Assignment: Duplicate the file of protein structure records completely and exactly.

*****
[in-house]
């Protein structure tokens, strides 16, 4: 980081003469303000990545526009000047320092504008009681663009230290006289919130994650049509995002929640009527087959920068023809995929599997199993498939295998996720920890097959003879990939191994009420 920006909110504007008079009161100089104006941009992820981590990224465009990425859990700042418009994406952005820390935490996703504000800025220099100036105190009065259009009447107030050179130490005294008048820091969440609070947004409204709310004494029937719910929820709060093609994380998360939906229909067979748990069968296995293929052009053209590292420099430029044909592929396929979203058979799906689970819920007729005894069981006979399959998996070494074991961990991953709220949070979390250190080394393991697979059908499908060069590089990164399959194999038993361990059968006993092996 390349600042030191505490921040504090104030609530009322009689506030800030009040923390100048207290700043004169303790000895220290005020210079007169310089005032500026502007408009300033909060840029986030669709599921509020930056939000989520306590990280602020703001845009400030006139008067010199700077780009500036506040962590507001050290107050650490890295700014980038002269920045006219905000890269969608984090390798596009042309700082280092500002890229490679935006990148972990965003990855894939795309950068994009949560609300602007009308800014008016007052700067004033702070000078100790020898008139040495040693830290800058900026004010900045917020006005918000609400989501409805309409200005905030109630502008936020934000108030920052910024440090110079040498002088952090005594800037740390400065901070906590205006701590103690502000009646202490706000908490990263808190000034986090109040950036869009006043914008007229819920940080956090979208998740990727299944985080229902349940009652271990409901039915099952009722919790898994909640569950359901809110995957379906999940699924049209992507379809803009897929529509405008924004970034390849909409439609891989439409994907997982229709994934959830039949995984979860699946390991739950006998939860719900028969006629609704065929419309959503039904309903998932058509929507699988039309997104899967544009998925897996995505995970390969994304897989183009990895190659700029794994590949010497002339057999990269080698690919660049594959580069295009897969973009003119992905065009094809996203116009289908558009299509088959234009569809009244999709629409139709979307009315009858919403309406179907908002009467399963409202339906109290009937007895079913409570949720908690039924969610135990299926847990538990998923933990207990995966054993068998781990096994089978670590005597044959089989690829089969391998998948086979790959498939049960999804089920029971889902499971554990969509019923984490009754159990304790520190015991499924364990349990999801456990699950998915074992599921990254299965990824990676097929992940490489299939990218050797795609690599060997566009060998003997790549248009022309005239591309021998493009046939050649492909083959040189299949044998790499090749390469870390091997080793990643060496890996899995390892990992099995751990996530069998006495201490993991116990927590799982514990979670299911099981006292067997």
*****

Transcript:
[in-house]
């Protein structure tokens, strides 16, 4: 980081003469303000990545526009000047320092504008009681663009230290006289919130994650049509995002929640009527087959920068023809995929599997199993498939295998996720920890097959003879990939191994009420 920006909110504007008079009161100089104006941009992820981590990224465009990425859990700042418009994406952005820390935490996703504000800025220099100036105190009065259009009447107030050179130490005294008048820091969440609070947004409204709310004494029937719910929820709060093609994380998360939906229909067979748990069968296995293929052009053209590292420099430029044909592929396929979203058979799906689970819920007729005894069981006979399959998996070494074991961990991953709220949070979390250190080394393991697979059908499908060069590089990164399959194999038993361990059968006993092996 390349600042030191505490921040504090104030609530009322009689506030800030009040923390100048207290700043004169303790000895220290005020210079007169310089005032500026502007408009300033909060840029986030669709599921509020930056939000989520306590990280602020703001845009400030006139008067010199700077780009500036506040962590507001050290107050650490890295700014980038002269920045006219905000890269969608984090390798596009042309700082280092500002890229490679935006990148972990965003990855894939795309950068994009949560609300602007009308800014008016007052700067004033702070000078100790020898008139040495040693830290800058900026004010900045917020006005918000609400989501409805309409200005905030109630502008936020934000108030920052910024440090110079040498002088952090005594800037740390400065901070906590205006701590103690502000009646202490706000908490990263808190000034986090109040950036869009006043914008007229819920940080956090979208998740990727299944985080229902349940009652271990409901039915099952009722919790898994909640569950359901809110995957379906999940699924049209992507379809803009897929529509405008924004970034390849909409439609891989439409994907997982229709994934959830039949995984979860699946390991739950006998939860719900028969006629609704065929419309959503039904309903998932058509929507699988039309997104899967544009998925897996995505995970390969994304897989183009990895190659700029794994590949010497002339057999990269080698690919660049594959580069295009897969973009003119992905065009094809996203116009289908558009299509088959234009569809009244999709629409139709979307009315009858919403309406179907908002009467399963409202339906109290009937007895079913409570949720908690039924969610135990299926847990538990998923933990207990995966054993068998781990096994089978670590005597044959089989690829089969391998998948086979790959498939049960999804089920029971889902499971554990969509019923984490009754159990304790520190015991499924364990349990999801456990699950998915074992599921990254299965990824990676097929992940490489299939990218050797795609690599060997566009060998003997790549248009022309005239591309021998493009046939050649492909083959040189299949044998790499090749390469870390091997080793990643060496890996899995390892990992099995751990996530069998006495201490993991116990927590799982514990979670299911099981006292067997």